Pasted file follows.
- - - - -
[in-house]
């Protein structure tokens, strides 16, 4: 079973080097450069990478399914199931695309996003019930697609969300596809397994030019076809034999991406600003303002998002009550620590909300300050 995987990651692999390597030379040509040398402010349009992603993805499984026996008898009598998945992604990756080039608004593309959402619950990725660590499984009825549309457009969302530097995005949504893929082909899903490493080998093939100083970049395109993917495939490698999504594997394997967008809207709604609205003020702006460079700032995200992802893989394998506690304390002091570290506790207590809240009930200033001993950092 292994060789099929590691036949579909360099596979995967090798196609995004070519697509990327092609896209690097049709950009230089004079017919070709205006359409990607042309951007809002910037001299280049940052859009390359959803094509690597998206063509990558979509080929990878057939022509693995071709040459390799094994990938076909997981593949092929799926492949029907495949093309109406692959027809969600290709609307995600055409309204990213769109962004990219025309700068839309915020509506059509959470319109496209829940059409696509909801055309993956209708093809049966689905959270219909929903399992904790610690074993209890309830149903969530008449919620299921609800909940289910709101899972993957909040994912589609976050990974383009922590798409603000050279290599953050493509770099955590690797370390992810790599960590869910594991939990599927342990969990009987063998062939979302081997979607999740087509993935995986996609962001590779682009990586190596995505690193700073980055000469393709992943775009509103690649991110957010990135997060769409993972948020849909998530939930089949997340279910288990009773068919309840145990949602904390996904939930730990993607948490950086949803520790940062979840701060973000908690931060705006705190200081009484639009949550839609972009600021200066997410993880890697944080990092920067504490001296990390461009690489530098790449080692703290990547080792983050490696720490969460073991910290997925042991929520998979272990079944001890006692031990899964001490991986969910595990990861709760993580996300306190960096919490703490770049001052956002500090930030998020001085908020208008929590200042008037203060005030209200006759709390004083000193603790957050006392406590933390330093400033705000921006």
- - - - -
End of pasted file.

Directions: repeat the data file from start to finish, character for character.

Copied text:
[in-house]
């Protein structure tokens, strides 16, 4: 079973080097450069990478399914199931695309996003019930697609969300596809397994030019076809034999991406600003303002998002009550620590909300300050 995987990651692999390597030379040509040398402010349009992603993805499984026996008898009598998945992604990756080039608004593309959402619950990725660590499984009825549309457009969302530097995005949504893929082909899903490493080998093939100083970049395109993917495939490698999504594997394997967008809207709604609205003020702006460079700032995200992802893989394998506690304390002091570290506790207590809240009930200033001993950092 292994060789099929590691036949579909360099596979995967090798196609995004070519697509990327092609896209690097049709950009230089004079017919070709205006359409990607042309951007809002910037001299280049940052859009390359959803094509690597998206063509990558979509080929990878057939022509693995071709040459390799094994990938076909997981593949092929799926492949029907495949093309109406692959027809969600290709609307995600055409309204990213769109962004990219025309700068839309915020509506059509959470319109496209829940059409696509909801055309993956209708093809049966689905959270219909929903399992904790610690074993209890309830149903969530008449919620299921609800909940289910709101899972993957909040994912589609976050990974383009922590798409603000050279290599953050493509770099955590690797370390992810790599960590869910594991939990599927342990969990009987063998062939979302081997979607999740087509993935995986996609962001590779682009990586190596995505690193700073980055000469393709992943775009509103690649991110957010990135997060769409993972948020849909998530939930089949997340279910288990009773068919309840145990949602904390996904939930730990993607948490950086949803520790940062979840701060973000908690931060705006705190200081009484639009949550839609972009600021200066997410993880890697944080990092920067504490001296990390461009690489530098790449080692703290990547080792983050490696720490969460073991910290997925042991929520998979272990079944001890006692031990899964001490991986969910595990990861709760993580996300306190960096919490703490770049001052956002500090930030998020001085908020208008929590200042008037203060005030209200006759709390004083000193603790957050006392406590933390330093400033705000921006």